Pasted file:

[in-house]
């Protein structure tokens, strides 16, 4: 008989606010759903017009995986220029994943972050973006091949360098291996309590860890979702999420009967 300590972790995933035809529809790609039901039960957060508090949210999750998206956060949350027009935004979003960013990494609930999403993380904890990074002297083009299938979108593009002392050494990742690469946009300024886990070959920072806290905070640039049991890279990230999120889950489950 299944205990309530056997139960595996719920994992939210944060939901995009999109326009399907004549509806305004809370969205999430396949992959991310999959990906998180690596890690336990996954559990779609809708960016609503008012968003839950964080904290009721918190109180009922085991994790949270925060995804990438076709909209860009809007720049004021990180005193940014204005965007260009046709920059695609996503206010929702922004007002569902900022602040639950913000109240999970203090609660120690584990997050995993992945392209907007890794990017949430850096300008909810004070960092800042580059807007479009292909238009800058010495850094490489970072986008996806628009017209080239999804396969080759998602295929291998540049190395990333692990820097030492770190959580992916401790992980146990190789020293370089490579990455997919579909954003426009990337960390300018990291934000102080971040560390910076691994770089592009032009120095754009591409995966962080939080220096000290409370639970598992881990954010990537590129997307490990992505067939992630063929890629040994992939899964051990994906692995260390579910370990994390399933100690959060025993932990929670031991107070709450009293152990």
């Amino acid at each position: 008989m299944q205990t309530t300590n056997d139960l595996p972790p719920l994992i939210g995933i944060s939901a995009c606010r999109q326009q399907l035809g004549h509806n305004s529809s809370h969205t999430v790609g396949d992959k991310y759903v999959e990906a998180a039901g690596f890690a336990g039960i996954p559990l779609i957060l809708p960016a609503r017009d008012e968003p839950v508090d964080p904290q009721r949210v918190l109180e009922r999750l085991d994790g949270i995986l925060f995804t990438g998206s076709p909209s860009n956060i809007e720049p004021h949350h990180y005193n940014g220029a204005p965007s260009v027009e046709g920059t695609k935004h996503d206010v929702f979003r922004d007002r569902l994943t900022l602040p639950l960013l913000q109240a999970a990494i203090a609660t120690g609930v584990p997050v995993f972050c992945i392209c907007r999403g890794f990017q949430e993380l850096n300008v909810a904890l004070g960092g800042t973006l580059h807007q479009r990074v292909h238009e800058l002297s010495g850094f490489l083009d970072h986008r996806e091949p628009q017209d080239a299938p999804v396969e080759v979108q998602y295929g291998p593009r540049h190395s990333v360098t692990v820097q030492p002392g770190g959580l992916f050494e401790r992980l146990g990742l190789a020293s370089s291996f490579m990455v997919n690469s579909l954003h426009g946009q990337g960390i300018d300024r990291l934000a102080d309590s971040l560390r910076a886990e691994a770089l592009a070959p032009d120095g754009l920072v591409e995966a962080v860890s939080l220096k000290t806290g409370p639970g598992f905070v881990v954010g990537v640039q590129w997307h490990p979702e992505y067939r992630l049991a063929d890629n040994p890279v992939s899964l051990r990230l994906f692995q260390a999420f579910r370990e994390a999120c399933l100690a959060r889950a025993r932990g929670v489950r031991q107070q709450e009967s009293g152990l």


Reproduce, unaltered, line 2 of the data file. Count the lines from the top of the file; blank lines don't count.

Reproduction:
């Protein structure tokens, strides 16, 4: 008989606010759903017009995986220029994943972050973006091949360098291996309590860890979702999420009967 300590972790995933035809529809790609039901039960957060508090949210999750998206956060949350027009935004979003960013990494609930999403993380904890990074002297083009299938979108593009002392050494990742690469946009300024886990070959920072806290905070640039049991890279990230999120889950489950 299944205990309530056997139960595996719920994992939210944060939901995009999109326009399907004549509806305004809370969205999430396949992959991310999959990906998180690596890690336990996954559990779609809708960016609503008012968003839950964080904290009721918190109180009922085991994790949270925060995804990438076709909209860009809007720049004021990180005193940014204005965007260009046709920059695609996503206010929702922004007002569902900022602040639950913000109240999970203090609660120690584990997050995993992945392209907007890794990017949430850096300008909810004070960092800042580059807007479009292909238009800058010495850094490489970072986008996806628009017209080239999804396969080759998602295929291998540049190395990333692990820097030492770190959580992916401790992980146990190789020293370089490579990455997919579909954003426009990337960390300018990291934000102080971040560390910076691994770089592009032009120095754009591409995966962080939080220096000290409370639970598992881990954010990537590129997307490990992505067939992630063929890629040994992939899964051990994906692995260390579910370990994390399933100690959060025993932990929670031991107070709450009293152990």